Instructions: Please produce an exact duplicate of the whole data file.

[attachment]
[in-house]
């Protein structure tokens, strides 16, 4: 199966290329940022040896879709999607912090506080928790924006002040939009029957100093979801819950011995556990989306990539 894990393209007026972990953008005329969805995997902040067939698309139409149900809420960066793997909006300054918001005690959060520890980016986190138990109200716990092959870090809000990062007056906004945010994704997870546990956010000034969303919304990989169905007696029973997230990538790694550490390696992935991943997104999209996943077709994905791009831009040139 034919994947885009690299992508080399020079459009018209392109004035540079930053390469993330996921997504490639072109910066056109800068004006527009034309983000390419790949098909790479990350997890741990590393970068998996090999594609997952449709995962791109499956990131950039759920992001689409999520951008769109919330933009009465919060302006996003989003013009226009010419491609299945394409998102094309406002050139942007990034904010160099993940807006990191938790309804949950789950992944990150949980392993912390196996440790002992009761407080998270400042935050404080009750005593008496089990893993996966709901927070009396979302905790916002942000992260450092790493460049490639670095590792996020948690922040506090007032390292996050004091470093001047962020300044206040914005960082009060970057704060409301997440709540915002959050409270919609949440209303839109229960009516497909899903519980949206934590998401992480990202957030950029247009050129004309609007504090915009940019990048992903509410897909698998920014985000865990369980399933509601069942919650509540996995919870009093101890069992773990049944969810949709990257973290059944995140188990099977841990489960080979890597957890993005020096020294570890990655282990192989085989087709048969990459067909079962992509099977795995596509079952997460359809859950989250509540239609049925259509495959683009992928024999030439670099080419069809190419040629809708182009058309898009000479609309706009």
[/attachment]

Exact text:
[in-house]
């Protein structure tokens, strides 16, 4: 199966290329940022040896879709999607912090506080928790924006002040939009029957100093979801819950011995556990989306990539 894990393209007026972990953008005329969805995997902040067939698309139409149900809420960066793997909006300054918001005690959060520890980016986190138990109200716990092959870090809000990062007056906004945010994704997870546990956010000034969303919304990989169905007696029973997230990538790694550490390696992935991943997104999209996943077709994905791009831009040139 034919994947885009690299992508080399020079459009018209392109004035540079930053390469993330996921997504490639072109910066056109800068004006527009034309983000390419790949098909790479990350997890741990590393970068998996090999594609997952449709995962791109499956990131950039759920992001689409999520951008769109919330933009009465919060302006996003989003013009226009010419491609299945394409998102094309406002050139942007990034904010160099993940807006990191938790309804949950789950992944990150949980392993912390196996440790002992009761407080998270400042935050404080009750005593008496089990893993996966709901927070009396979302905790916002942000992260450092790493460049490639670095590792996020948690922040506090007032390292996050004091470093001047962020300044206040914005960082009060970057704060409301997440709540915002959050409270919609949440209303839109229960009516497909899903519980949206934590998401992480990202957030950029247009050129004309609007504090915009940019990048992903509410897909698998920014985000865990369980399933509601069942919650509540996995919870009093101890069992773990049944969810949709990257973290059944995140188990099977841990489960080979890597957890993005020096020294570890990655282990192989085989087709048969990459067909079962992509099977795995596509079952997460359809859950989250509540239609049925259509495959683009992928024999030439670099080419069809190419040629809708182009058309898009000479609309706009």